Americans may be miffed to learn that power prices increased in September as they begin to consider the costs of heating and lighting their homes during the season’s short and chilly days.
But the future may reassure them since, as the United States enters winter, power rates are predicted to fall.
The Bureau of Labor Statistics said on Thursday that the cost of electricity had jumped by more than 1 percent last month, compared to a rise of only 0.2 percent in August. But the U.S. Energy Information Administration (EIA) is forecasting that retail electricity prices will tick down in the coming months, on the back of a fall in natural gas prices.
Wholesale natural gas prices are expected to drop 14 percent compared to last year, which will bring down retail costs for households by a fifth across the board.
“Because natural gas is the most common fuel used to generate electricity in the United States, we expect that retail electricity prices will also be down slightly (2 percent) from last year, as the lower price that power plants pay for natural gas passes through to retail electricity rates,” the EIA said in a report released on Wednesday.
Analysts at the EIA predict a slight decline in residential electricity prices this winter, with U.S. prices averaging 15.2 cents per kilowatt.
There are regional variations in consumption and cost, however.
“For the upcoming winter, the largest driver of changes in electricity expenditures we forecast is the level of consumption. For the West, we forecast 10 percent less residential consumption this winter than last because of milder expected temperatures. In contrast, our forecast of winter consumption rises by 5 percent in the South,” the EIA said.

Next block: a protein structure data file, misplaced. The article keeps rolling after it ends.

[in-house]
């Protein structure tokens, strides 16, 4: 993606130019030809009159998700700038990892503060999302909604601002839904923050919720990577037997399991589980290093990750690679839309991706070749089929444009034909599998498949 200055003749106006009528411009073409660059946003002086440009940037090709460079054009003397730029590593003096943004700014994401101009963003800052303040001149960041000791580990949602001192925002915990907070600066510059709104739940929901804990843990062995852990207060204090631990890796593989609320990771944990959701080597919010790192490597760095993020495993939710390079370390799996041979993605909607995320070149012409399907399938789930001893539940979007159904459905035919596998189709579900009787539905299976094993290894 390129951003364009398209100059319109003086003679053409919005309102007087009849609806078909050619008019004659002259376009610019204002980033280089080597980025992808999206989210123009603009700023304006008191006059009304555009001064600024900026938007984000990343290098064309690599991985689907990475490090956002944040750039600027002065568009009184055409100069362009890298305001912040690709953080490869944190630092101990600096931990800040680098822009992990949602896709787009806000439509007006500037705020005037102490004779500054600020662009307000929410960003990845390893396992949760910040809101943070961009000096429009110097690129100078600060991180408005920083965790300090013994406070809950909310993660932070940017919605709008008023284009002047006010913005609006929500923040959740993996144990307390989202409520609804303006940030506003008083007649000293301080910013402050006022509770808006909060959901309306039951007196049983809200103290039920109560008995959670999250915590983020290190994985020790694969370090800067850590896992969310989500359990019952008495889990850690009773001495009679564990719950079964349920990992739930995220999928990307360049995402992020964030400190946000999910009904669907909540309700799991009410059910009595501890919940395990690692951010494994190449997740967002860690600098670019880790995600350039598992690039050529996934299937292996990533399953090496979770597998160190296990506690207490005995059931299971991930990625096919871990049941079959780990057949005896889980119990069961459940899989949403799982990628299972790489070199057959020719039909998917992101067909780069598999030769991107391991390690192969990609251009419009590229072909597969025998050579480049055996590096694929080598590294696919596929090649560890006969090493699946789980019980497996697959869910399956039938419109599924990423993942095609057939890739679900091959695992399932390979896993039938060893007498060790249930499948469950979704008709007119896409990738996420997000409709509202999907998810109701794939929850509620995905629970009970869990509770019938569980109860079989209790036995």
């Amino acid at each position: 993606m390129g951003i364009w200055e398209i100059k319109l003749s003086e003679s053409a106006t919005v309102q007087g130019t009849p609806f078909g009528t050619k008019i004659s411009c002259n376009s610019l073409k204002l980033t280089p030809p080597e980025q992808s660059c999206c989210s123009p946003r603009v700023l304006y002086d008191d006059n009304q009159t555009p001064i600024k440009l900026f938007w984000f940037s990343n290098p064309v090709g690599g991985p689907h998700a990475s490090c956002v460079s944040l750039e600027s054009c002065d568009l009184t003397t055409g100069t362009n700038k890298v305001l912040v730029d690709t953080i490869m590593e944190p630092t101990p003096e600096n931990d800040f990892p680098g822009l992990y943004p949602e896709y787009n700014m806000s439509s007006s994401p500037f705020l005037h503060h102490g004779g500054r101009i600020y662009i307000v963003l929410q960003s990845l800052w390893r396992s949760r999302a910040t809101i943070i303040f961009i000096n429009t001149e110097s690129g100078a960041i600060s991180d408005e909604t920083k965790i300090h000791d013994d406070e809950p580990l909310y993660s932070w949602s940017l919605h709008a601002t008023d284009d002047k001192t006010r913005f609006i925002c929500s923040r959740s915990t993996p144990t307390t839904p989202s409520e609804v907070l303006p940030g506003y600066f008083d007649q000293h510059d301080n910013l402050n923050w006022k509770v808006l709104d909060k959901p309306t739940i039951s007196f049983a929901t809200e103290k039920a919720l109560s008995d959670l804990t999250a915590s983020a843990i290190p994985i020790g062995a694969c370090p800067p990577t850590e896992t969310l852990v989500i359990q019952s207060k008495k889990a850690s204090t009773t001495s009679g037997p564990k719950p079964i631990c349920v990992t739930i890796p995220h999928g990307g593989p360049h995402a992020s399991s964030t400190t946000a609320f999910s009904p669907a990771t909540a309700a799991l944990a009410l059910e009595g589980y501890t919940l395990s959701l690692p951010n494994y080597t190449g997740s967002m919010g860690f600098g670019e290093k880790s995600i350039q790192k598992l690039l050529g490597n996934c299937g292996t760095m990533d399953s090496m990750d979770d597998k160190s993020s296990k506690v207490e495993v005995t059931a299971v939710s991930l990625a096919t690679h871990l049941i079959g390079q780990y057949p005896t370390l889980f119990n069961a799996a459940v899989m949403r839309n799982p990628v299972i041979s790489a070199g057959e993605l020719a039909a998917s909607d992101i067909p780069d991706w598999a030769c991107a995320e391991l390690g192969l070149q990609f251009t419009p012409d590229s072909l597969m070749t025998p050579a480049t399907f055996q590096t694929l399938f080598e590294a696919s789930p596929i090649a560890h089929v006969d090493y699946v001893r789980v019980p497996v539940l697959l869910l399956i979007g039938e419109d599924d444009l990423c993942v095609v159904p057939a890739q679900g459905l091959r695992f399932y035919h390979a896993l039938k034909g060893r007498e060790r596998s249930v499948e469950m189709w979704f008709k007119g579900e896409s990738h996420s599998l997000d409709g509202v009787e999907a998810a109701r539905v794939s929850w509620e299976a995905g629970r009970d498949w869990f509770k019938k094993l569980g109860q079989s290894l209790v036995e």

The Bureau of Labor Statistics’ figures showed that energy rose by 1.5 percent in September, compared to 5.6 percent in August, while the cost of natural gas fell for the month and for the year—bolstering the forecast of a decline in electricity prices.
Natural gas prices fell 1.9 percent over the month. Over the year to September, it dropped by nearly 20 percent.
The EIA added: “U.S. households that heat primarily with electricity will spend an average of about $1,060 this winter on their electricity bills, which is about the same as last winter.
“A slight increase in forecast average U.S. electricity consumption is offset by an expected 2 percent decline in U.S. residential electricity prices.”